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New Directions: The Ruined Cottage

  • John Williams
Chapter
Part of the Critical Issues book series (CRTI)

Abstract

The next two chapters consider a collection of poems, the Lyrical Ballads, first published in 1798, and a single poem, The Ruined Cottage, that remained in fragmentary form from 1797 until 1814, when it was published under another name as the first Book of The Excursion. Lyrical Ballads is universally recognised as Words-worth’s first major poetic achievement; The Ruined Cottage is by comparison a ghost text. The discussion in both chapters will be guided in part by speculation on the significance of each for Wordsworth, and by considering how literary criticism subsequently came to regard them. In their introduction to the Cornell edition of Lyrical Ballads (1992), James Butler and Karen Green make the point (in common with a good many other recent Wordsworth scholars) that the Ballads were not a carefully planned aesthetic experiment. The lengthy Preface which Wordsworth added to the second augmented edition of 1800 (and then proceeded to expand for subsequent printings) most certainly did elevate the collection to the level of a coherently organised anthology, one which has now been recognised as a defining document for the study of English Romanticism. In addition to the Preface, Coleridge’s reminiscences of the origins of Lyrical Ballads in his Biographia Literaria (1817) are often referred to as confirmation of the fact that there was a carefully worked out plan for putting together a collection of contrasting poems.1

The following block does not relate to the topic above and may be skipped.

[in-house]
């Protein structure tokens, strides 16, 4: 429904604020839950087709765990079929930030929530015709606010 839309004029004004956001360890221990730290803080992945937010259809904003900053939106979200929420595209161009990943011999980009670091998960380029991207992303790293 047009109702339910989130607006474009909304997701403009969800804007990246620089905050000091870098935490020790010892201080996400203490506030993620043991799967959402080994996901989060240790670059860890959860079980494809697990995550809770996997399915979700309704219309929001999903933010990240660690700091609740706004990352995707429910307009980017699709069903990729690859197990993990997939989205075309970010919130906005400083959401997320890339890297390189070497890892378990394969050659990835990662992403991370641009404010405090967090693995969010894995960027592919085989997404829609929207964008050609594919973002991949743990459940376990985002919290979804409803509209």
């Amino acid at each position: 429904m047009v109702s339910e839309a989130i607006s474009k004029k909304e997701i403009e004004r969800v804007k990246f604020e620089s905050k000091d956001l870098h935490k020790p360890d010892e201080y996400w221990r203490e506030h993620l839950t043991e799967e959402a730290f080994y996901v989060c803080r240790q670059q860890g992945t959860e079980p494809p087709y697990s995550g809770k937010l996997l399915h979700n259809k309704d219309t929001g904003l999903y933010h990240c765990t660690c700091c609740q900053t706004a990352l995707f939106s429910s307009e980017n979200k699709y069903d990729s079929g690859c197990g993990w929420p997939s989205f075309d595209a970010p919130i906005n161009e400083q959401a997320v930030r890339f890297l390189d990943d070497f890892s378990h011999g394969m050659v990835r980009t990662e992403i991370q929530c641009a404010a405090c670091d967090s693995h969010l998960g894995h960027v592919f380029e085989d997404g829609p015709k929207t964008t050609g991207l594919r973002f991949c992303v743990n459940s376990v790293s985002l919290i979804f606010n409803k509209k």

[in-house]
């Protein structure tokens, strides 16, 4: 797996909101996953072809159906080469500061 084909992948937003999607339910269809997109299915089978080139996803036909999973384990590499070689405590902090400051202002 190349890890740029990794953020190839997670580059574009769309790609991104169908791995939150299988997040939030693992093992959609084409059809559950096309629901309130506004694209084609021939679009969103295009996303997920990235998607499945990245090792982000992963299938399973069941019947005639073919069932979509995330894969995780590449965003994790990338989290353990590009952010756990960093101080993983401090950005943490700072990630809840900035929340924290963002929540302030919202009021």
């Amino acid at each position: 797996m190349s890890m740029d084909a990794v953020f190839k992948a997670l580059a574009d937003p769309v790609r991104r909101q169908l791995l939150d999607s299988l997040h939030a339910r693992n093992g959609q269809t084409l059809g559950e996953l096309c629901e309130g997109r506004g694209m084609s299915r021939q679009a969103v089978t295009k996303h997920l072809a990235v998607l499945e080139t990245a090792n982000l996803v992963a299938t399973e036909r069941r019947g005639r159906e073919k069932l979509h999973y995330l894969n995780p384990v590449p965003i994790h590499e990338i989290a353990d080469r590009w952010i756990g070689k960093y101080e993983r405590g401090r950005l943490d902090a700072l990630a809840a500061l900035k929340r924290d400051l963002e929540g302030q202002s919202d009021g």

Keywords

Literary Criticism Aesthetic Experiment Paradise Lost Fragmentary Form High Social Standing 
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Notes

  1. 2.
    See Kenneth R. Johnston, The Hidden Wordsworth: Poet, Lover, Rebel, Spy ( New York and London: Norton, 1998 ), pp. 526–31;Google Scholar
  2. Nicholas Roe, Wordsworth and Coleridge: The Radical Years ( Oxford: Clarendon Press, 1988 ), pp. 257–62.Google Scholar
  3. 4.
    John Williams, Wordsworth: Romantic Poetry and Revolution Politics ( Manchester: Manchester University Press, 1989 ), pp. 29–31.Google Scholar
  4. 9.
    Jonathan Wordsworth, The Music of Humanity ( London: Nelson, 1969 ).Google Scholar
  5. 10.
    F. R. Leavis, Revaluations: Tradition and Revolution in English Poetry (London: Chatto and Windus, 1936), p. 179. See Ruined Cottage, p. ix.Google Scholar
  6. 11.
    Geoffrey Hartman, Wordsworth’s Poetry ( London and Cambridge, MA: Harvard University Press, 1987 ), p. 140.Google Scholar
  7. 12.
    William H. Galperin, Revision and Authority in Wordsworth: The Interpretation of a Career ( Philadelphia: University of Pennsylvania Press, 1989 ), p. 72.CrossRefGoogle Scholar
  8. 13.
    David B. Pirie, William Wordsworth: The Poetry of Grandeur and of Tenderness ( London: Methuen, 1982 ), p. 70.Google Scholar
  9. 15.
    Stephen Maxfield Parrish, ‘Dramatic Technique in the Lyrical Ballads’, in Wordsworth: Lyrical Ballads, ed. Alun R. Jones and William Tydeman ( London: Macmillan Press — now Palgrave Macmillan, 1972 ), p. 130.Google Scholar

Copyright information

© John Williams 2002

Authors and Affiliations

  • John Williams

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